Exclusive Interviews with the Designers Behind the CDW Landmark Installations: Chris Duffy, Duffy London

Clerkenwell Design Week (CDW) stands as a premier highlight in the UK’s commercial design landscape, annually transforming London’s Clerkenwell into a vibrant hub of creativity and innovation. The festival, which attracts designers, architects, and enthusiasts worldwide, features an array of showroom events, exhibitions, and engaging activities.

Central to the festival’s allure are the commissioned installations, strategically placed throughout the event; these installations not only challenge and expand perceptions of design but also act as landmarks which tie the sprawling event together. Crafted to inspire and entertain, these installations transform the streets of Clerkenwell into a dynamic, immersive design journey.

As Clerkenwell Design Week unfolds, Design Insider is thrilled to lead the conversation with exclusive, in-depth interviews with four of the talented designers commissioned to create these landmark installations. Our series begins with a fascinating interview with Chris Duffy, Founder of design studio, Duffy London.

Chris Duffy, Founder of design studio, Duffy London

Could you introduce yourselves and give us an overview of Duffy London and its core design philosophy?

Duffy London is a design studio of 20 years, based in East London. At our core we believe we embody the East London mindset of holding together the practical and the creative.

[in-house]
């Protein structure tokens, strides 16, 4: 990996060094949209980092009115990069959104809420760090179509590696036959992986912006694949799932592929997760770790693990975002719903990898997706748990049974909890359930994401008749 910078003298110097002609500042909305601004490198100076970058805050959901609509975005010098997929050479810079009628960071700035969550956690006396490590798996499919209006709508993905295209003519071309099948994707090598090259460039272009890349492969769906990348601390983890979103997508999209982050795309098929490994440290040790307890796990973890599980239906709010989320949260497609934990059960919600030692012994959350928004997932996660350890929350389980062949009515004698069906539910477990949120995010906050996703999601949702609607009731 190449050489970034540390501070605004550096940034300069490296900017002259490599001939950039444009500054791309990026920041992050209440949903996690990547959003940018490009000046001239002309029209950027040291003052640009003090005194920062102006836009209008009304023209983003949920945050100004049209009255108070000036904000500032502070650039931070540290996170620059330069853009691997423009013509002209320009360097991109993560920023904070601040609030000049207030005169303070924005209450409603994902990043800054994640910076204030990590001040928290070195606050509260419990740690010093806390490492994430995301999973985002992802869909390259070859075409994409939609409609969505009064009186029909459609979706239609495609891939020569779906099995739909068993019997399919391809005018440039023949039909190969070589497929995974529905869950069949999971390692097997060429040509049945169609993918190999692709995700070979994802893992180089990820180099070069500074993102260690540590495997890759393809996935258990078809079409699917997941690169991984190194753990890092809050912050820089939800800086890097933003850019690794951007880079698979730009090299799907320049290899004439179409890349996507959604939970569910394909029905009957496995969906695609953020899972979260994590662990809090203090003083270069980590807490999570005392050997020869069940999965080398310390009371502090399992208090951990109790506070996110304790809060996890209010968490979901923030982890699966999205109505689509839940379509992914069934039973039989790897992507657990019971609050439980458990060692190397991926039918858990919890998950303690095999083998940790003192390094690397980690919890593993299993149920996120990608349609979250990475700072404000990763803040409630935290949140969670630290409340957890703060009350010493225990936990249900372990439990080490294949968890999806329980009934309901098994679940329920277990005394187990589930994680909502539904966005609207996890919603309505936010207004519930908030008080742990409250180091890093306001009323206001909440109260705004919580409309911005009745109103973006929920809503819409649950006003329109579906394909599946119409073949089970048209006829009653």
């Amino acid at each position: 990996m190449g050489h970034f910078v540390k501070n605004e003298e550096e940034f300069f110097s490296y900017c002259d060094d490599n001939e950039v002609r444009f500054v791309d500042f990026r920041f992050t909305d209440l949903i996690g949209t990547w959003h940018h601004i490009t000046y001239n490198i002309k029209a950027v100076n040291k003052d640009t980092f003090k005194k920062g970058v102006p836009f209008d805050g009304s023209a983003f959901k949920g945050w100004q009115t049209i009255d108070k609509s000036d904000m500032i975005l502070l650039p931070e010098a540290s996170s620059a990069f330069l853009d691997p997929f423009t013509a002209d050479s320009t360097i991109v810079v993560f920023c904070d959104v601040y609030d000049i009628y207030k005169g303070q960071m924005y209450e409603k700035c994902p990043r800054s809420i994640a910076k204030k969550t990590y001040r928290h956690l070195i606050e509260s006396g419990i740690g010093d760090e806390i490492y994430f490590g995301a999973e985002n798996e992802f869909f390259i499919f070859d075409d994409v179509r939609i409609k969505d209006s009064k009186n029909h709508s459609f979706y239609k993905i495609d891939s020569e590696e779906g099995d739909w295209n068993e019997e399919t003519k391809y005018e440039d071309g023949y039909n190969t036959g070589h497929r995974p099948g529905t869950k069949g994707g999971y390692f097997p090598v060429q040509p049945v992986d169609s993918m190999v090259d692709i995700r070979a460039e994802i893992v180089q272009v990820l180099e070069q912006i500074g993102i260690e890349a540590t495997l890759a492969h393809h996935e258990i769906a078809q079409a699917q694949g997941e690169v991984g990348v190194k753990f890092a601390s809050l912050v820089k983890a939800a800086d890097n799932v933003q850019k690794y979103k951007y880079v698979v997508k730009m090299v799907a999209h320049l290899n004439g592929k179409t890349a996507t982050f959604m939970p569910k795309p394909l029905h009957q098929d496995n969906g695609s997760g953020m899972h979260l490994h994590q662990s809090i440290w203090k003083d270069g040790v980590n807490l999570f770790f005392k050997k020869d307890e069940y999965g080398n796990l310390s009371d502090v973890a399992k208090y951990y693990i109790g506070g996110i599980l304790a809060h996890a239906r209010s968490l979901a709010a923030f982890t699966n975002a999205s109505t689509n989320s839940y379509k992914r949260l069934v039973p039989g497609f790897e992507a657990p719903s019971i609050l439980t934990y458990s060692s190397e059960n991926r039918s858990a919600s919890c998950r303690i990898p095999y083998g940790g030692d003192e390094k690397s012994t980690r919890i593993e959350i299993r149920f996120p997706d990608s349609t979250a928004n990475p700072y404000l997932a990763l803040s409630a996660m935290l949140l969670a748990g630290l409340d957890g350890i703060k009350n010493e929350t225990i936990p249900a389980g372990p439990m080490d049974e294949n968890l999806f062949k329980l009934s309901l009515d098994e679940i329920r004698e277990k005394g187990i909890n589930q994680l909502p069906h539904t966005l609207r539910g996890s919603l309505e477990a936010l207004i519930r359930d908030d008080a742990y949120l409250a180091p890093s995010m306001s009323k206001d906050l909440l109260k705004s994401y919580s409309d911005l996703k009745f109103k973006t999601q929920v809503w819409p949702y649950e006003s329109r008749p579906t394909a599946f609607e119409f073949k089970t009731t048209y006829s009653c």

We create completely original ideas and develop them into pieces that blur the lines between art and furniture. We believe creating furniture that sits in this valley between the two end uses, to look and not touch like art, or to relax and put your coffee on like the table it is, venerates the user and creates beautiful moments around it while being something completely practical and needed.    

Duffy London is known for its ideas-based approach that merges art with functionality, often exploring gravity, geography, and optical illusion. Can you elaborate on how these concepts are reflected in your designs?

I believe each Duffy piece comes with an element of transporting the viewer away from their reality, be it through taking them to tropical antipodes with the Abyss, a place where gravity holds is less and tables float with our Balloon series, or just to a reality where the office is fun and playful with the Swing table. We use themes like gravity and geography because they are known to the viewer in such a way that when you push them it shifts everything.